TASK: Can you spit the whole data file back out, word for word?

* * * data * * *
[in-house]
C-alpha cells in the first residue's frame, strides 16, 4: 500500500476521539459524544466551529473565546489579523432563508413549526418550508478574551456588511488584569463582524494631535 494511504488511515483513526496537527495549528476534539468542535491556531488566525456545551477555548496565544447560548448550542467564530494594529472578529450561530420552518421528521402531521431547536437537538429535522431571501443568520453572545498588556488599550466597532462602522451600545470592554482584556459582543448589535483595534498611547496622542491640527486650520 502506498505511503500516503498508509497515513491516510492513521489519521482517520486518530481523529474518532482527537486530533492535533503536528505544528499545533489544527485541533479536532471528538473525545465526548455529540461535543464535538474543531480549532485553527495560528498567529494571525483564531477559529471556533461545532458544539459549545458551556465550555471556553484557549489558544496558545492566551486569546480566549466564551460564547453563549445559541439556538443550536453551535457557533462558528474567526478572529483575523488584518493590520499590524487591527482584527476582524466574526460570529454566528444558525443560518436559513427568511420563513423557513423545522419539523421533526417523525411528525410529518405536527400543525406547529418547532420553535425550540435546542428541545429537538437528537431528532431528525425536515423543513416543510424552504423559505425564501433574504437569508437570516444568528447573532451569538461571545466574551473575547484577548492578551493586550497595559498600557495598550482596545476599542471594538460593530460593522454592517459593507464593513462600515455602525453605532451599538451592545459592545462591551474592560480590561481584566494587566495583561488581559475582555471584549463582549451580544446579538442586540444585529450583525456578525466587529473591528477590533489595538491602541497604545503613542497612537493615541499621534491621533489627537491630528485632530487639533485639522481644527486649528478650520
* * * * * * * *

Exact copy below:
[in-house]
C-alpha cells in the first residue's frame, strides 16, 4: 500500500476521539459524544466551529473565546489579523432563508413549526418550508478574551456588511488584569463582524494631535 494511504488511515483513526496537527495549528476534539468542535491556531488566525456545551477555548496565544447560548448550542467564530494594529472578529450561530420552518421528521402531521431547536437537538429535522431571501443568520453572545498588556488599550466597532462602522451600545470592554482584556459582543448589535483595534498611547496622542491640527486650520 502506498505511503500516503498508509497515513491516510492513521489519521482517520486518530481523529474518532482527537486530533492535533503536528505544528499545533489544527485541533479536532471528538473525545465526548455529540461535543464535538474543531480549532485553527495560528498567529494571525483564531477559529471556533461545532458544539459549545458551556465550555471556553484557549489558544496558545492566551486569546480566549466564551460564547453563549445559541439556538443550536453551535457557533462558528474567526478572529483575523488584518493590520499590524487591527482584527476582524466574526460570529454566528444558525443560518436559513427568511420563513423557513423545522419539523421533526417523525411528525410529518405536527400543525406547529418547532420553535425550540435546542428541545429537538437528537431528532431528525425536515423543513416543510424552504423559505425564501433574504437569508437570516444568528447573532451569538461571545466574551473575547484577548492578551493586550497595559498600557495598550482596545476599542471594538460593530460593522454592517459593507464593513462600515455602525453605532451599538451592545459592545462591551474592560480590561481584566494587566495583561488581559475582555471584549463582549451580544446579538442586540444585529450583525456578525466587529473591528477590533489595538491602541497604545503613542497612537493615541499621534491621533489627537491630528485632530487639533485639522481644527486649528478650520